KANSAS CITY CHIEFS
--Running back Darrin Reaves: It is crowded at running back on the Chiefs' depth chart, and despite a strong preseason performance, Reaves has little chance to make the final 53-man roster. In the first two preseason games, Reaves was the most productive player for Kansas City, carrying the ball 17 times for 74 yards and catching four passes for 29 yards. He scored on a 4-yard touchdown run Saturday against the Bears but totaled only 3 yards on four other carries.
Ahead of Reaves in the running back competition are Jamaal Charles, Spencer Ware, Charcandrick West and Knile Davis, along with fullback Anthony Sherman. Coach Andy Reid seldom carries more than four backs on the active roster.
Reaves entered the NFL as an undrafted rookie free agent with Carolina in 2014. He played in six games with the Panthers that year, seeing 36 touches for 109 yards. The 5-foot-10, 215-pounder out of Birmingham, Ala., spent most of the 2015 season on the Chiefs' practice squad.
--Center/guard Jamil Douglas: The 2014 fourth-round pick is caught up in a numbers game, which is a nice way of saying he is not good enough. Douglas hasn't found a home at guard or center, and this is the second time since November he had a chance because center Mike Pouncey is sidelined. Douglas came in with lots of hope two years ago, but now it appears he will be lumped in with the other recent misses on draft picks by Miami.
NEW ENGLAND PATRIOTS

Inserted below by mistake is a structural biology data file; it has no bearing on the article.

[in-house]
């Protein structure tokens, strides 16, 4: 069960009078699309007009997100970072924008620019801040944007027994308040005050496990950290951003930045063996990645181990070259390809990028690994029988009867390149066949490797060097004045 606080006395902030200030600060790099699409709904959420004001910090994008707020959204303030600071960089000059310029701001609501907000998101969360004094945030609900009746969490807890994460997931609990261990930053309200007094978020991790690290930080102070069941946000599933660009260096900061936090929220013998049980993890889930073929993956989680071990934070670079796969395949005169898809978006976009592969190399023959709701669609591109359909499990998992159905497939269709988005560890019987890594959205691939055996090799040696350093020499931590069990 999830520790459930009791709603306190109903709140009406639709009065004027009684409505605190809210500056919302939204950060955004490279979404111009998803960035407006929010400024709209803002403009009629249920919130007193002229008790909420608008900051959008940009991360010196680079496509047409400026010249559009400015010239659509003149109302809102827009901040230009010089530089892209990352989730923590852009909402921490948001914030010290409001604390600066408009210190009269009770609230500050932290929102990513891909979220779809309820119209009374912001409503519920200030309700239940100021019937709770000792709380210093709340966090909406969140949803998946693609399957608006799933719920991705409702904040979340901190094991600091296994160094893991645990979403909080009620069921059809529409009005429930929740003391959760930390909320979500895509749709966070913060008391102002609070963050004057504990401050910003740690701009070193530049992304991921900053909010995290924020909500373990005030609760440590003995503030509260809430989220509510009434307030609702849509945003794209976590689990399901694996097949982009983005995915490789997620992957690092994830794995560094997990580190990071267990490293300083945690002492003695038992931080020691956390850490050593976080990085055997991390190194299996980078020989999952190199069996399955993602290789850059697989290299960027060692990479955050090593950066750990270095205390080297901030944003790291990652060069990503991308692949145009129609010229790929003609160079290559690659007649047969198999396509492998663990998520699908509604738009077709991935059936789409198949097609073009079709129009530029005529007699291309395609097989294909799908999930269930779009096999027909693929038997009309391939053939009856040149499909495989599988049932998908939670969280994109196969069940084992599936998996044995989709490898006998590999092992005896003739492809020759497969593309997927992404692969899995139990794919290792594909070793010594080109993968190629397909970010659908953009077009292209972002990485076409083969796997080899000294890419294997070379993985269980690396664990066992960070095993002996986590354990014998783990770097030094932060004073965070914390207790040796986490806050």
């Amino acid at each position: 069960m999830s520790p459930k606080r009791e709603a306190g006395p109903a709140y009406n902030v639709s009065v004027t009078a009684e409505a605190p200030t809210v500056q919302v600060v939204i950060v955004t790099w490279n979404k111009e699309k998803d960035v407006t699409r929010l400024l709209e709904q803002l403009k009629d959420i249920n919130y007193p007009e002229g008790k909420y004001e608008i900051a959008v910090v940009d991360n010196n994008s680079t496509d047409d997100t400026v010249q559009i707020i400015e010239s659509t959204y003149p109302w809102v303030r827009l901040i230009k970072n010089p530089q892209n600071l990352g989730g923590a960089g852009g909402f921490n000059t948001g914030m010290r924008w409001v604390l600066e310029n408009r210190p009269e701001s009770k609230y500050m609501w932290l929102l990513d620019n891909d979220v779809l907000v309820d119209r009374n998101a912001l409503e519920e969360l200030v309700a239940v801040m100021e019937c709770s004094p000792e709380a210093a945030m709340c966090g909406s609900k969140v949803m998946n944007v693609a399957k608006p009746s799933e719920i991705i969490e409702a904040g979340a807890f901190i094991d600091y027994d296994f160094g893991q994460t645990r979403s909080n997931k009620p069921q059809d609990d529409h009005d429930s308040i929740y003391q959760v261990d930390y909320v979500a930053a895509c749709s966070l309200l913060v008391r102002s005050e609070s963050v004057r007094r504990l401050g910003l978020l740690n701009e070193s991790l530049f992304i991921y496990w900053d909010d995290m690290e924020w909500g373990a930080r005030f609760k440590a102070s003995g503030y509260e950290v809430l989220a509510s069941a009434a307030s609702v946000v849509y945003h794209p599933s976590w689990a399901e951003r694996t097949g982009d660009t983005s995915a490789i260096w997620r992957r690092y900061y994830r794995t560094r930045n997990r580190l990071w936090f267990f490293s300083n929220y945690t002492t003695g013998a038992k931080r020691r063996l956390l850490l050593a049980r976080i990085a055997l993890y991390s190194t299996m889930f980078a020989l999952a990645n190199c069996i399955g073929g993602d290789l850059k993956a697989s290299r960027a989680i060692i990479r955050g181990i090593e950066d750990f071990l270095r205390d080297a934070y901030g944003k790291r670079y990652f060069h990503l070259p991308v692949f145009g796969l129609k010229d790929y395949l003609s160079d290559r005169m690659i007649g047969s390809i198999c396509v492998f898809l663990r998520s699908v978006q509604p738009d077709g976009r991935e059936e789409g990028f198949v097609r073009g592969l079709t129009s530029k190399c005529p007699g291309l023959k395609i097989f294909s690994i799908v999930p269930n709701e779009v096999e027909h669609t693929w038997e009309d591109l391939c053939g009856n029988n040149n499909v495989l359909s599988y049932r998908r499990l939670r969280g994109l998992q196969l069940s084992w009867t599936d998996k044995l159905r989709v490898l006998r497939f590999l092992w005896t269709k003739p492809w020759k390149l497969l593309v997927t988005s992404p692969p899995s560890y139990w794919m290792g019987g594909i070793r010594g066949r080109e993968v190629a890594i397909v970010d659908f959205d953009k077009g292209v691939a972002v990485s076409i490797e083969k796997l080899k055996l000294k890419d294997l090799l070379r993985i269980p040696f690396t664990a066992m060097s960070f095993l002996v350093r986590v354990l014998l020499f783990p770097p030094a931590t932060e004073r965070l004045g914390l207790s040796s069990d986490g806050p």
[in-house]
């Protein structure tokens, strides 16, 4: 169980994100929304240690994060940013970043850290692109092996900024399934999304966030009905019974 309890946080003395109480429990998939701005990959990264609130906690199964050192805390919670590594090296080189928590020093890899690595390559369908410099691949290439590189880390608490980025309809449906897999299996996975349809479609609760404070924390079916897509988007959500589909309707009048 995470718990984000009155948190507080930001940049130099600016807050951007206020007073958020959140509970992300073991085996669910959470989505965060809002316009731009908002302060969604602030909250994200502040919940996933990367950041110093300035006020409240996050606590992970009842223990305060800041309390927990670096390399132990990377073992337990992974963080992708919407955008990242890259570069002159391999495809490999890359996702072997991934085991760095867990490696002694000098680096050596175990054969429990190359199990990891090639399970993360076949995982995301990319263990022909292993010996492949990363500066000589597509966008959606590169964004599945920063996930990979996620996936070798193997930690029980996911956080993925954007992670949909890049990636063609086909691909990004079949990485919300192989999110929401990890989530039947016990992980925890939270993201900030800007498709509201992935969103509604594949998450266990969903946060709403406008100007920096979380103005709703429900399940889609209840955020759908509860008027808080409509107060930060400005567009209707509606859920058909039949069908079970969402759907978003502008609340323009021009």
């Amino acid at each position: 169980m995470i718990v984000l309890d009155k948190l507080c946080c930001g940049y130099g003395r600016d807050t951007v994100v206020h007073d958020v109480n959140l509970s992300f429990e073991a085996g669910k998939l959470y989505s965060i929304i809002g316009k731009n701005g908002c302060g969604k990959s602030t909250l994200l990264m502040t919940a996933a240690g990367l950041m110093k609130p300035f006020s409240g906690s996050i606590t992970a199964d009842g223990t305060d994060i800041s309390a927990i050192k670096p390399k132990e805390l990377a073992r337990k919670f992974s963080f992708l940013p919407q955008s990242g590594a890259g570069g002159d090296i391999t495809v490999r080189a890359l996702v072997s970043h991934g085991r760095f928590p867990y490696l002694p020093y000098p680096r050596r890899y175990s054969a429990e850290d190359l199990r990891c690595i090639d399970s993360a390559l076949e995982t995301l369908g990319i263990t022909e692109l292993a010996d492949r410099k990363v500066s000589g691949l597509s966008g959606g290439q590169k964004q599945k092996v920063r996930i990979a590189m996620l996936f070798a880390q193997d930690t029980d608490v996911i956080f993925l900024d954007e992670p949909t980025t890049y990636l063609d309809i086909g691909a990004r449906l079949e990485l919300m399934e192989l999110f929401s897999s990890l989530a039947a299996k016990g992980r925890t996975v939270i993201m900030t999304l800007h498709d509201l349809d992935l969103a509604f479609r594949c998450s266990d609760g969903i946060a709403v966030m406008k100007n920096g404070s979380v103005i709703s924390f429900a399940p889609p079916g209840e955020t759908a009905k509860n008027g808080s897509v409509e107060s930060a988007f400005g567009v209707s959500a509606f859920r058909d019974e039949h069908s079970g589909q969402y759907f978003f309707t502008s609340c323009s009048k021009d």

--Wide receiver Aaron Dobson: A former second-round pick, Dobson has actually had the best offseason of his three-plus year career. But even with the early cut of veteran Nate Washington, Dobson's status is tenuous and likely tied to the health of Danny Amendola (physically unable to perform list), Keshawn Martin and rookie Malcolm Mitchell. If those three guys get healthy, Dobson's last-ditch effort to retain a job in New England may not be enough after two previous seasons that saw him land on injured reserve.
NEW YORK JETS
--Cornerback Dee Milliner: He might be the unluckiest player in football. Unfortunately, there is no room for sympathy in the NFL, especially for a player who was drafted by a previous regime. So Milliner, who has played just 21 games in his first three NFL seasons due to wrist and Achilles injuries, could be playing for his roster spot.
Milliner won't climb any higher than third or fourth on the depth chart at cornerback, but the Jets need to know they can rely on a backup to stay healthy and productive. This could be the last chance for Milliner, who was beaten repeatedly in the preseason opener against the Jacksonville Jaguars and sustained a minor biceps injury against the Washington Redskins. He was beaten for a touchdown Sunday against the New York Giants.